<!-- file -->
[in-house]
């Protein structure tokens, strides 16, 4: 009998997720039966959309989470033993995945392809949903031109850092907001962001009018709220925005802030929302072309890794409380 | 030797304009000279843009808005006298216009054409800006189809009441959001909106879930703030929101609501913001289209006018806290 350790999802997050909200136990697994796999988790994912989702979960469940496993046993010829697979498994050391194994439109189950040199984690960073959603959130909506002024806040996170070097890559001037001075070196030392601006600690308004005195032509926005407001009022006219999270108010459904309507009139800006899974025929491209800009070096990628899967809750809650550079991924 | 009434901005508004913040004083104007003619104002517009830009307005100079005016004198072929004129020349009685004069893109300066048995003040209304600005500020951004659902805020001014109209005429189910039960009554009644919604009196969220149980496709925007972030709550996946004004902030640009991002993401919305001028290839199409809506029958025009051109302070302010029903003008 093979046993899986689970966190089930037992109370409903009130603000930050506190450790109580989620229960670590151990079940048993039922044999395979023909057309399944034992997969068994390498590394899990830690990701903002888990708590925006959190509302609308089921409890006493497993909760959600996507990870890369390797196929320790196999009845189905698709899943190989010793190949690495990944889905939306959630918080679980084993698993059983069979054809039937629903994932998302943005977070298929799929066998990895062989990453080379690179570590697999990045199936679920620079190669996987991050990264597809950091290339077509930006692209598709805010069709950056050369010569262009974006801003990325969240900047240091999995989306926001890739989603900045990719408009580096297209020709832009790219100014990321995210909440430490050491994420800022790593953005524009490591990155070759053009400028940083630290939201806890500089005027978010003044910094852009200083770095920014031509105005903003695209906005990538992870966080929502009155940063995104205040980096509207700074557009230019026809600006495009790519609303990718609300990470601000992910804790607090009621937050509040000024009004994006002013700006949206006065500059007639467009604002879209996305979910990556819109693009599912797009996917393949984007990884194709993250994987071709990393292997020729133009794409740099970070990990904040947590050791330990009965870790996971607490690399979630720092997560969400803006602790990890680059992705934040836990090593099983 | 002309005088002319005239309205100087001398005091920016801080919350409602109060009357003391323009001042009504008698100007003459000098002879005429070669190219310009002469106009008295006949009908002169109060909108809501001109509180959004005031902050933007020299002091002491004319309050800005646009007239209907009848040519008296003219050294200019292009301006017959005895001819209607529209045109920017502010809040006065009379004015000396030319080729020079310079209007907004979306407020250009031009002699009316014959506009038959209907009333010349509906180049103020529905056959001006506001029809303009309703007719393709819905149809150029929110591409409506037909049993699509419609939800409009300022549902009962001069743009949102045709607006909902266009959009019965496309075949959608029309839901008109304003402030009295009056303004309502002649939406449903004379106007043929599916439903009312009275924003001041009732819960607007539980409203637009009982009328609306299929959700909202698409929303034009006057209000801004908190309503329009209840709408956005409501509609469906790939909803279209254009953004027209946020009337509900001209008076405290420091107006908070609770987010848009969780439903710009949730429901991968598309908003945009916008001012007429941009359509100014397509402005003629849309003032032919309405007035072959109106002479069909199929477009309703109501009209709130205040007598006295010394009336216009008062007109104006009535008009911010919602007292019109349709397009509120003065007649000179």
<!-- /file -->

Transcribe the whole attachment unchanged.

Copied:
[in-house]
């Protein structure tokens, strides 16, 4: 009998997720039966959309989470033993995945392809949903031109850092907001962001009018709220925005802030929302072309890794409380 | 030797304009000279843009808005006298216009054409800006189809009441959001909106879930703030929101609501913001289209006018806290 350790999802997050909200136990697994796999988790994912989702979960469940496993046993010829697979498994050391194994439109189950040199984690960073959603959130909506002024806040996170070097890559001037001075070196030392601006600690308004005195032509926005407001009022006219999270108010459904309507009139800006899974025929491209800009070096990628899967809750809650550079991924 | 009434901005508004913040004083104007003619104002517009830009307005100079005016004198072929004129020349009685004069893109300066048995003040209304600005500020951004659902805020001014109209005429189910039960009554009644919604009196969220149980496709925007972030709550996946004004902030640009991002993401919305001028290839199409809506029958025009051109302070302010029903003008 093979046993899986689970966190089930037992109370409903009130603000930050506190450790109580989620229960670590151990079940048993039922044999395979023909057309399944034992997969068994390498590394899990830690990701903002888990708590925006959190509302609308089921409890006493497993909760959600996507990870890369390797196929320790196999009845189905698709899943190989010793190949690495990944889905939306959630918080679980084993698993059983069979054809039937629903994932998302943005977070298929799929066998990895062989990453080379690179570590697999990045199936679920620079190669996987991050990264597809950091290339077509930006692209598709805010069709950056050369010569262009974006801003990325969240900047240091999995989306926001890739989603900045990719408009580096297209020709832009790219100014990321995210909440430490050491994420800022790593953005524009490591990155070759053009400028940083630290939201806890500089005027978010003044910094852009200083770095920014031509105005903003695209906005990538992870966080929502009155940063995104205040980096509207700074557009230019026809600006495009790519609303990718609300990470601000992910804790607090009621937050509040000024009004994006002013700006949206006065500059007639467009604002879209996305979910990556819109693009599912797009996917393949984007990884194709993250994987071709990393292997020729133009794409740099970070990990904040947590050791330990009965870790996971607490690399979630720092997560969400803006602790990890680059992705934040836990090593099983 | 002309005088002319005239309205100087001398005091920016801080919350409602109060009357003391323009001042009504008698100007003459000098002879005429070669190219310009002469106009008295006949009908002169109060909108809501001109509180959004005031902050933007020299002091002491004319309050800005646009007239209907009848040519008296003219050294200019292009301006017959005895001819209607529209045109920017502010809040006065009379004015000396030319080729020079310079209007907004979306407020250009031009002699009316014959506009038959209907009333010349509906180049103020529905056959001006506001029809303009309703007719393709819905149809150029929110591409409506037909049993699509419609939800409009300022549902009962001069743009949102045709607006909902266009959009019965496309075949959608029309839901008109304003402030009295009056303004309502002649939406449903004379106007043929599916439903009312009275924003001041009732819960607007539980409203637009009982009328609306299929959700909202698409929303034009006057209000801004908190309503329009209840709408956005409501509609469906790939909803279209254009953004027209946020009337509900001209008076405290420091107006908070609770987010848009969780439903710009949730429901991968598309908003945009916008001012007429941009359509100014397509402005003629849309003032032919309405007035072959109106002479069909199929477009309703109501009209709130205040007598006295010394009336216009008062007109104006009535008009911010919602007292019109349709397009509120003065007649000179």